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Swati Agrawal - University of Mary Washington. Fredericksburg, VA, US

Swati Agrawal

Assistant Professor | University of Mary Washington

Fredericksburg, VA, UNITED STATES

Dr. Agrawal's research focuses on protozoan pathogens that cause serious diseases like African sleeping sickness and Toxoplasmosis.





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Dr. Agrawal's research focuses on protozoan pathogens that cause serious diseases like African sleeping sickness, Chagas disease, Leishmaniasis and Toxoplasmosis. Her work in molecular pathogenesis uses molecular techniques like CRISPR-cas9 to identify and characterize new determinants of pathogenicity in these parasites.

She is also interested in studying bacteriophages as possible cure for the rising antibiotic resistance problems in food borne pathogen Bacillus cereus and Bacillus anthracis. This work is an expansion of original research work that freshman Biology student participate in her Phage Hunters course as part of Howard Hughes medical institute initiative to provide new and engaging research experiences to undergraduate classrooms. Freshman biology student engage in two semesters of authentic research isolating and characterizing novel bacteriophages that can be used in phage therapy.

She has developed classroom interventions aimed at improving biomolecular visual literacy in students. These active learning tools use Augmented reality to illustrate three dimensional structures of proteins and nucleic acids helping students better understand and retain structure and function concepts in Cell biology, biochemistry and molecular biology. Her ongoing research focuses on creating accurate and compelling molecular and cellular visualizations that will support research, learning and scientific communication.

Areas of Expertise (5)

Molecular Biology (CRISPR-cas9 gene editing)

Microscopy (Fluorescence, Scanning and Transmission Electron Microscopy)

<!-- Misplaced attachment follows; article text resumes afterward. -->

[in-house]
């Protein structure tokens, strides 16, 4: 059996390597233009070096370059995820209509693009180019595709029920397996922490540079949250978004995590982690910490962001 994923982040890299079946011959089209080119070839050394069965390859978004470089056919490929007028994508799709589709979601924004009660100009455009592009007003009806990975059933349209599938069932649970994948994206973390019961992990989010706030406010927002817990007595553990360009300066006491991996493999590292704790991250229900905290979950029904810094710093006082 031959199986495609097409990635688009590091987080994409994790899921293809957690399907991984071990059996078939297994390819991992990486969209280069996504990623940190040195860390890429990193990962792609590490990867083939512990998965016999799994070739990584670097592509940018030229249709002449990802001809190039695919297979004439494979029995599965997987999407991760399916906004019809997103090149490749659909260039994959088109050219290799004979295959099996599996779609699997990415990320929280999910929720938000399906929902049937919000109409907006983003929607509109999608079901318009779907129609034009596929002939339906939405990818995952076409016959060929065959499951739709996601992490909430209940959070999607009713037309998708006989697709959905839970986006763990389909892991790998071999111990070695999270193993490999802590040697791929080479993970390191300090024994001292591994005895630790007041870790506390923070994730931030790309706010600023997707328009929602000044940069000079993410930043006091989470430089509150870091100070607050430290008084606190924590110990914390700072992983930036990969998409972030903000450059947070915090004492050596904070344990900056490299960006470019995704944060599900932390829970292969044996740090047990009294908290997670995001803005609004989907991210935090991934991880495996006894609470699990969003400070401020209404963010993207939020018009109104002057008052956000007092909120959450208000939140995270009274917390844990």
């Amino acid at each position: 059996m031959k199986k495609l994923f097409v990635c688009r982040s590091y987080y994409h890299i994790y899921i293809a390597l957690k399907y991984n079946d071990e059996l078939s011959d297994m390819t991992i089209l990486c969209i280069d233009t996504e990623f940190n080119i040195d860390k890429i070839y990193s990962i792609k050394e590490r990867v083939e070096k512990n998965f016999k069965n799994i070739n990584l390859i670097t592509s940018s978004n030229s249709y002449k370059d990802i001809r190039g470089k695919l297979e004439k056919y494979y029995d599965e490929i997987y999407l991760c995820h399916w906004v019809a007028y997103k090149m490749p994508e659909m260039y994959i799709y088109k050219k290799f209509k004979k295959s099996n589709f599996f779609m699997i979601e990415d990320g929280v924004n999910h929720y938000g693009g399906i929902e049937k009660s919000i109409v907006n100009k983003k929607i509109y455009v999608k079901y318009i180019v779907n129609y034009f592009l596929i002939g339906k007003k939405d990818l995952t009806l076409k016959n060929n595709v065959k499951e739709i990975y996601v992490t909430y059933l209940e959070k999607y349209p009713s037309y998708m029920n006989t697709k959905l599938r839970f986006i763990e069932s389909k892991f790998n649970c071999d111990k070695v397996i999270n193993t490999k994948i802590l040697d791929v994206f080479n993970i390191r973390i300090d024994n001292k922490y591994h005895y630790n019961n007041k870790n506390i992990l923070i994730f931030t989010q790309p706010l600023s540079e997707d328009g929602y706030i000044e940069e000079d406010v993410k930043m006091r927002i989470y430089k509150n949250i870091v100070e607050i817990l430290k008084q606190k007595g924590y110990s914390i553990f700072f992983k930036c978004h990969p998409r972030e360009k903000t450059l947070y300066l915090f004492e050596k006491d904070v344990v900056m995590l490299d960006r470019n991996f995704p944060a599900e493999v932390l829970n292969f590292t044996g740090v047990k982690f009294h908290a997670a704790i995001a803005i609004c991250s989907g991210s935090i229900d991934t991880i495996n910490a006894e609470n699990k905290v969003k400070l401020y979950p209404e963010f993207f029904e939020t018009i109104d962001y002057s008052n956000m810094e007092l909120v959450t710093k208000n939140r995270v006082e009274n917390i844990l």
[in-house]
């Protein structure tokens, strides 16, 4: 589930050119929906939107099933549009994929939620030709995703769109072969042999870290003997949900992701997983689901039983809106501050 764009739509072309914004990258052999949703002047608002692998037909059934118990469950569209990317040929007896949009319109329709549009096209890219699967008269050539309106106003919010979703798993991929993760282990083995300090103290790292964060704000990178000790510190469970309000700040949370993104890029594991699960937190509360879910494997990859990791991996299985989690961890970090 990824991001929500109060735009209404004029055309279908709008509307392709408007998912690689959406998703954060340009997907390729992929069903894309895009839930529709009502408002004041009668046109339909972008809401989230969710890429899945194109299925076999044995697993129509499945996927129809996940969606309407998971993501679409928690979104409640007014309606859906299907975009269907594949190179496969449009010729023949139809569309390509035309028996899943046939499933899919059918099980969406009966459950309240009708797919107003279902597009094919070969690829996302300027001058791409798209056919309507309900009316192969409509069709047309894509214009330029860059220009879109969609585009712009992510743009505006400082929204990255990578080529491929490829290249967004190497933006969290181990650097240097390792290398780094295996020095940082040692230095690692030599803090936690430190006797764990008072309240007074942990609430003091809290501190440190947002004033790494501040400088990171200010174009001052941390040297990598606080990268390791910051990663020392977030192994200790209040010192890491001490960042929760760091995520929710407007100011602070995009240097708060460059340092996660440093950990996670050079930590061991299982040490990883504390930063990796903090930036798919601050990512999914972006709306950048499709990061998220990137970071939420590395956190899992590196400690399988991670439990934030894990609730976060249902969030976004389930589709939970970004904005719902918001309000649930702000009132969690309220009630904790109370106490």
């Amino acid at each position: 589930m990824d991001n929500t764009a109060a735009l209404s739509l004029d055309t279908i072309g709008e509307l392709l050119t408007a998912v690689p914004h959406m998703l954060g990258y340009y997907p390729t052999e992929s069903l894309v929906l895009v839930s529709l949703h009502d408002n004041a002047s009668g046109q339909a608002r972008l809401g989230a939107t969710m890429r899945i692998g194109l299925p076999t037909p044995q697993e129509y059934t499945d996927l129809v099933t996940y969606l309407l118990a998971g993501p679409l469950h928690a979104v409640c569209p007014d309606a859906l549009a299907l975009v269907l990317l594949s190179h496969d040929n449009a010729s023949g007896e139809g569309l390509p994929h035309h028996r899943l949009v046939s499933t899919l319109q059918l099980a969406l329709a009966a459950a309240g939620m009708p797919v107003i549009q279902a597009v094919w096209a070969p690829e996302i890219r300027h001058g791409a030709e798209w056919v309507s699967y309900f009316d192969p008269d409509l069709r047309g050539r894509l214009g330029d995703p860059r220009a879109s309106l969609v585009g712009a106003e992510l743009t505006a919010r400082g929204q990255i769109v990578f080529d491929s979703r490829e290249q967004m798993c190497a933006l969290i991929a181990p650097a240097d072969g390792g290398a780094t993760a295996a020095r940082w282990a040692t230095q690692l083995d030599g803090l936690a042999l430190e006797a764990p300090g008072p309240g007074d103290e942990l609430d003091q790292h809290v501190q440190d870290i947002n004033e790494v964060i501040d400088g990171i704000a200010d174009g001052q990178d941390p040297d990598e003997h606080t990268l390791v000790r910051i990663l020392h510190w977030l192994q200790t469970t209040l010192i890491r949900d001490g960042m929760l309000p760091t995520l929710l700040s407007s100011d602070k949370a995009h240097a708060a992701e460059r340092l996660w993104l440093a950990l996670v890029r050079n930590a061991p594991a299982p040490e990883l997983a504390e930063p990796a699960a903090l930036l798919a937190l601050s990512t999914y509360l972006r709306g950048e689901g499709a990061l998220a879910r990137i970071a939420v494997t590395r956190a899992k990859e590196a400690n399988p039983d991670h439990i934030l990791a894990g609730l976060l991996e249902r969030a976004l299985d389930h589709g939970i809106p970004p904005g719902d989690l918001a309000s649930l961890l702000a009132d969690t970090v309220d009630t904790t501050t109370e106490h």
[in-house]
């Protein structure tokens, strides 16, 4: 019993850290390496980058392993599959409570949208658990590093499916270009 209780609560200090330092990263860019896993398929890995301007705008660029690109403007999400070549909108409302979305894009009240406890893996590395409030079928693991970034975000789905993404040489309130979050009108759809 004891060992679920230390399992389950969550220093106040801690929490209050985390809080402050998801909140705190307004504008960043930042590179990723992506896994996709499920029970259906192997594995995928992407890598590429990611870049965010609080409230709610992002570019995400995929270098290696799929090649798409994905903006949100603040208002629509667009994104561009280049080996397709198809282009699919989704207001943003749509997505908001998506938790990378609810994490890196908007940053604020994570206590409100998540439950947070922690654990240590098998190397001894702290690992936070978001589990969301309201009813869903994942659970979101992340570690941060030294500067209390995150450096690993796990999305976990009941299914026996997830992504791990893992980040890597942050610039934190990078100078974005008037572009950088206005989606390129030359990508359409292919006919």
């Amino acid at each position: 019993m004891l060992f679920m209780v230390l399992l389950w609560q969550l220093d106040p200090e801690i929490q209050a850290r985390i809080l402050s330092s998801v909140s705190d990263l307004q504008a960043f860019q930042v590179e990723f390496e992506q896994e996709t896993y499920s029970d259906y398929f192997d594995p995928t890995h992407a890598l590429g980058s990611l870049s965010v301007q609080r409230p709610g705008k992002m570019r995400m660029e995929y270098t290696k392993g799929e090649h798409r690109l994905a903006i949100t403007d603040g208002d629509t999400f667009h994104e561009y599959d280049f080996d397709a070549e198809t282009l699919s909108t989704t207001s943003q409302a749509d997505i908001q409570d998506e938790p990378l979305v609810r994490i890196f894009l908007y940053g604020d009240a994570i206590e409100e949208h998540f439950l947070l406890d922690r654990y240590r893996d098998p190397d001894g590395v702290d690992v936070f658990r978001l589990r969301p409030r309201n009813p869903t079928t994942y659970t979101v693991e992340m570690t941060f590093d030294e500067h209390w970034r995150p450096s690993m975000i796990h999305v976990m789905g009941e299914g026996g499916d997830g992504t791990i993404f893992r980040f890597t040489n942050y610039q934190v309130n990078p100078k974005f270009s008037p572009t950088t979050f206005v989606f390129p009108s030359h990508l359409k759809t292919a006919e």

Biomolecular Visualization (PyMOL, MolStar, Augmented Reality and Virtual Reality)

Accomplishments (6)

2022-2023 Jepson Fellowship

for research on Characterization of cell death pathways in Kineoplastid parasites to create a new tool kit for understanding apoptosis pathway in C. fasticulata parasites

Supplemental Faculty Development Award (professional)

UMW CAS, for attending the annual conference for ASBMB and NCUR

External Grant Application Award (professional)

for writing the ABLE grant

Association for Biology Lab Educators Roberta William Teaching Grant

for developing a research-intensive course in Molecular Parasitology

American Society for Cell Biology PALM Fellowship

for developing novel classroom tools improving biomolecular visualization

Brazilian Federal Foundation Travel and Research Grant

for support and Evaluation of Graduate education to visit Universidade Federal de Uberlandia, Uberlandia, Brazil

Education (5)

Washington College, Chestertown, MD: Visiting Assistant Professor

University of Michigan, Ann Arbor: Postdoctoral Fellowship

University of Georgia, Athens: Ph.D., Cell Biology

Advisor Dr. Boris Striepen

North Maharashtra University: M.S., Microbiology

Babasaheb Ambedkar University: B.S., Microbiology

Media Appearances (6)

Biomolecular visualization tools cross paths, join hands at an ASBMB meeting

ASBMB Today  online


A shared enthusiasm for biochemistry education using tools such as 3D printed models and AR models catalyzed a student-led collaboration between our students at the University of Mary Washington and Grand View.

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Biology student wins prize for work on parasite Toxoplasma gondii

Beyond the Classroom  online


Biomedical Science senior Abigail Delapenha recently attended the American Society for Southeastern Biologists conference to present her research on “Calcium signalling in Toxoplasma gondii”. She received the prestigious Lafayette Frederick Scholarship ($1200) which is awarded to only one outstanding undergraduate student each year. Abby, who graduates UMW this May, is headed to George Washington University Medical School. The work Abby presented is part of a new collaboration between University of Mary Washington and the Center for Emerging and Global Tropical diseases (CTEGD) at University of Georgia that her UMW faculty mentor, Assistant Professor of Biology Dr. Swati Agrawal, started last the summer at CTEGD.

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Hands-On Introductory Bio Course Phage Hunters Propels Students into Research

Beyond the Classroom  online